Shine from the Inside Out

An interview with Jocelyn Dubin, MS, RD, Registered Dietician and Co-founder of the award-winning NOURISH wellness center in Santa Cruz, CA
An interview with Jocelyn Dubin, MS, RD, Registered Dietician and Co-founder of the award-winning NOURISH wellness center in Santa Cruz, CA

The things you put into your body largely impact your health and overall lifestyle. It always helps to have experts provide information on the best efforts you can make in your day-to-day life. Jocelyn Dubin, MS, RD, has a master’s degree in nutritional science from San Jose State University and is a registered dietitian with the Commission on Dietetic Registration. Before she developed her private practice, Dubin worked to improve the nutritional health of individuals in hospitals, clinics, nonprofit organizations, schools and private homes.

In her practice at NOURISH, Dubin provides telephone, Skype and in-office consultations, visits clients’ homes to perform kitchen makeovers, takes clients grocery shopping, and teaches them how to order the healthiest items from restaurant menus. She also develops and delivers customized nutrition presentations for the public, corporations and non-profit organizations. Dubin encourages her clients to use the power of their plates to be proactive about their health. In this interview, Jocelyn provides five must-have nutritional tips to inspire Hope readers to shine brighter from the inside out!

1) When starting the day, what is your favorite autumn energy booster?

I make a smoothie for myself and my family every morning. Some of my favorite ingredients include red chard, carrots, oranges and avocado. I pair every smoothie with a vegan protein, like tofu, tempeh, seitan or walnuts. The combination of a smoothie and protein gives me the energy I need to get through very busy mornings.

2) As the weather gets cooler, we tend to drink fewer fluids, and our skin can feel dry. What is your advice for balancing hydration and keeping skin smooth from the inside out?

In my initial nutrition consultations with patients, I determine each person’s fluid intake. I find that the vast majority of my new patients are chronically dehydrated. It’s not just that many people drink too little water. It’s also that the majority of their beverages contain caffeine, alcohol or both. As a result, not only are people not drinking enough water, [but] their drink choices are diuretics, which means they ultimately lose more fluid than they gain. Hydrated skin is healthier skin. So I teach my patients to drink half their body weight in ounces of water each day. Once they reach that goal, I give each patient a personal water prescription based on their level of exercise and any health conditions they may have. I also find that many people are eating too few skin nourishing fats. I recommend more nuts, seeds, nut and seed butters, avocado and coconut to my patients to moisturize their skin from the inside out.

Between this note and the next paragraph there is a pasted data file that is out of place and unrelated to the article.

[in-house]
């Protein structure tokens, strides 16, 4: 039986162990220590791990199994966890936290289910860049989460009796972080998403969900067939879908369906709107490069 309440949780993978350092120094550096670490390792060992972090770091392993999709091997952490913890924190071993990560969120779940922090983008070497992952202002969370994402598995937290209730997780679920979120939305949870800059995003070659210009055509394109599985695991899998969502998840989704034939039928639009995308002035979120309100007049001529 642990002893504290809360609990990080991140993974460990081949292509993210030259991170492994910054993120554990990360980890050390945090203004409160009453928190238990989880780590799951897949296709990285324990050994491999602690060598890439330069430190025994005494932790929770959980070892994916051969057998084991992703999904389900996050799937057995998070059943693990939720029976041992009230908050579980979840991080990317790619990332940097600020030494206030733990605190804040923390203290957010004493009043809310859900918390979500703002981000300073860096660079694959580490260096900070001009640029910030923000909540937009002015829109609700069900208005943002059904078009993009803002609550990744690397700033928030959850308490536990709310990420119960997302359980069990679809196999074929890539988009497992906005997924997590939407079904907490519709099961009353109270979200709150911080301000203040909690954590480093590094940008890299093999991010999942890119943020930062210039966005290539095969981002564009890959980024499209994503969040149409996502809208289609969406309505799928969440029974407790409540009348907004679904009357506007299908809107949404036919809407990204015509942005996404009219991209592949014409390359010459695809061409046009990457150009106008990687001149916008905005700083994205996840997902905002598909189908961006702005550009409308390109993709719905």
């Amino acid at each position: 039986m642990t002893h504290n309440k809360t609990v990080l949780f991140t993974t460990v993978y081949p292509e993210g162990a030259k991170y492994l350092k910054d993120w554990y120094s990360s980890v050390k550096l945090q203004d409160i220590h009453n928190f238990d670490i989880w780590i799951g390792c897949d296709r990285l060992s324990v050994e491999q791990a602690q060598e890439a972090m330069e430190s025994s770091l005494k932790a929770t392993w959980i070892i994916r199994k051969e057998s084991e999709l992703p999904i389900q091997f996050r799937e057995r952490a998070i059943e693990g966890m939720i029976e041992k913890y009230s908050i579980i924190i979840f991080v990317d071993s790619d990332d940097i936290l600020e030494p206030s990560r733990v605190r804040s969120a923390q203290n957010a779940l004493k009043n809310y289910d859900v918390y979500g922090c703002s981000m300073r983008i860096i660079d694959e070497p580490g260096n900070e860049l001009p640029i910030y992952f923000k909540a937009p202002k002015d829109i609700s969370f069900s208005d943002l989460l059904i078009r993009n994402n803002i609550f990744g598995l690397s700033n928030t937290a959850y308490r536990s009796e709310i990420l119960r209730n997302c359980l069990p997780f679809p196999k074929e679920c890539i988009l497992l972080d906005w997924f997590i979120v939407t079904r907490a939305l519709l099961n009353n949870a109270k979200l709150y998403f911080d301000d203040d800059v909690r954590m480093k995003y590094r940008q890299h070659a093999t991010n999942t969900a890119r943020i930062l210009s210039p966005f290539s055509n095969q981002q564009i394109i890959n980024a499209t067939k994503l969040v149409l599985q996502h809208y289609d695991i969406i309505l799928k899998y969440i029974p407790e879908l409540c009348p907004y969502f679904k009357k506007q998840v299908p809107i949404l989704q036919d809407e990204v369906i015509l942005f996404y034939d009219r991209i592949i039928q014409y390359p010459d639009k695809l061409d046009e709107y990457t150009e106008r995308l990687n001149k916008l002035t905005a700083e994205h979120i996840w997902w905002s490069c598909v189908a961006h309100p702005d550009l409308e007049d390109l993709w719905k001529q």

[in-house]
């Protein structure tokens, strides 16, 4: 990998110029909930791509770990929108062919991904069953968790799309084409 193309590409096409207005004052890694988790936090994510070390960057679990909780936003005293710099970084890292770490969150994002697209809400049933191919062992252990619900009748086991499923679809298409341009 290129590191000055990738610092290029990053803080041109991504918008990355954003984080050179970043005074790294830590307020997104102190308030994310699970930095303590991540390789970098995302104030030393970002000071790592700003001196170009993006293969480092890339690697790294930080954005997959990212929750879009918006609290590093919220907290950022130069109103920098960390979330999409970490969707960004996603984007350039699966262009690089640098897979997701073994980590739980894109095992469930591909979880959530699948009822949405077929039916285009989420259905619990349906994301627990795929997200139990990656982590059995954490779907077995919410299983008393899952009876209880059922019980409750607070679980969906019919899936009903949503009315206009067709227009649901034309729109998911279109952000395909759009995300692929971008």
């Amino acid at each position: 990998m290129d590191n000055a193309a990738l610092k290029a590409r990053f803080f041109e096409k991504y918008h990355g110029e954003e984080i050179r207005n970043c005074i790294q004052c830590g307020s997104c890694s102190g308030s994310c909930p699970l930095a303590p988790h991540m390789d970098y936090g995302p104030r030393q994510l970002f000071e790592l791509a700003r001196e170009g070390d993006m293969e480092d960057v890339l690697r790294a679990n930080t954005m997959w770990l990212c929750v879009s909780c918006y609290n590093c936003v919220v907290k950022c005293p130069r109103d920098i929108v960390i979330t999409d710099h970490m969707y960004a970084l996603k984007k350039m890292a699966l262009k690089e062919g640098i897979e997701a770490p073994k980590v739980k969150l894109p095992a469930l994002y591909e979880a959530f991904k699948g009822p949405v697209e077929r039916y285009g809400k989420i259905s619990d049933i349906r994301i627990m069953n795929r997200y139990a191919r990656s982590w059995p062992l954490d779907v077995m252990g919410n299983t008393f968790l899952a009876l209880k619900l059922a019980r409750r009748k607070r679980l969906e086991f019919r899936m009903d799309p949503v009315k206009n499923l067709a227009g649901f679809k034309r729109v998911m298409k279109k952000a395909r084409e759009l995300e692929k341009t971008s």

3) Students are back in school, and breakfast is the most important meal of the day, especially for nourishing young minds. As a mother yourself, what’s one of your favorite quick breakfast menus that promotes brain health?

Look at a walnut once it’s out of its shell. It looks like a brain, right? Well, its appearance is a clue to its nutritional benefit. Walnuts have double the amount of Omega 3 fatty acids than salmon has (ounce per ounce). They’re also easy to grab on the go. Pair one handful of walnuts with an apple or pear, and your day will be off to a very nutritious start.

4) A wide variety of nuts are in season, and they can serve as wonderful healthy snacks. However, many prepackaged trail mixes often contain artificial preservatives and high amounts of salt, sugar and/or oil. What are some creative ways we can make trail mix at home?

I call my trail mix recipe a 3-2-1. Choose three different types of raw, unsalted nuts, two kinds of dried fruit, and one kind of seed. Combine equal quantities of all ingredients in a mixing bowl. Grab a handful of 3-2-1, and you’ll spare yourself unnecessarily high amounts of salt, sugar, preservatives, artificial colors and trans fats.

5) Many women want to reduce to their bread intake, and there are different wraps available. Some women may choose to ditch that sandwich altogether and grab a salad for lunch, instead. What are some other alternatives that we may not be familiar with that will satisfy the craving, comfort and convenience of traditional breads?

As the weather gets colder, most people crave hearty meals at lunch and dinner time. I recommend steaming collard green leaves (remove the center stalks) and using them to wrap up your favorite sandwich ingredients or even leftover vegetables and proteins. Collard wraps are not only delicious, [but] they contain one-fourth of the calories of a traditional sandwich and provide rich amounts of calcium, magnesium, iron, Omega 3 and Vitamin C.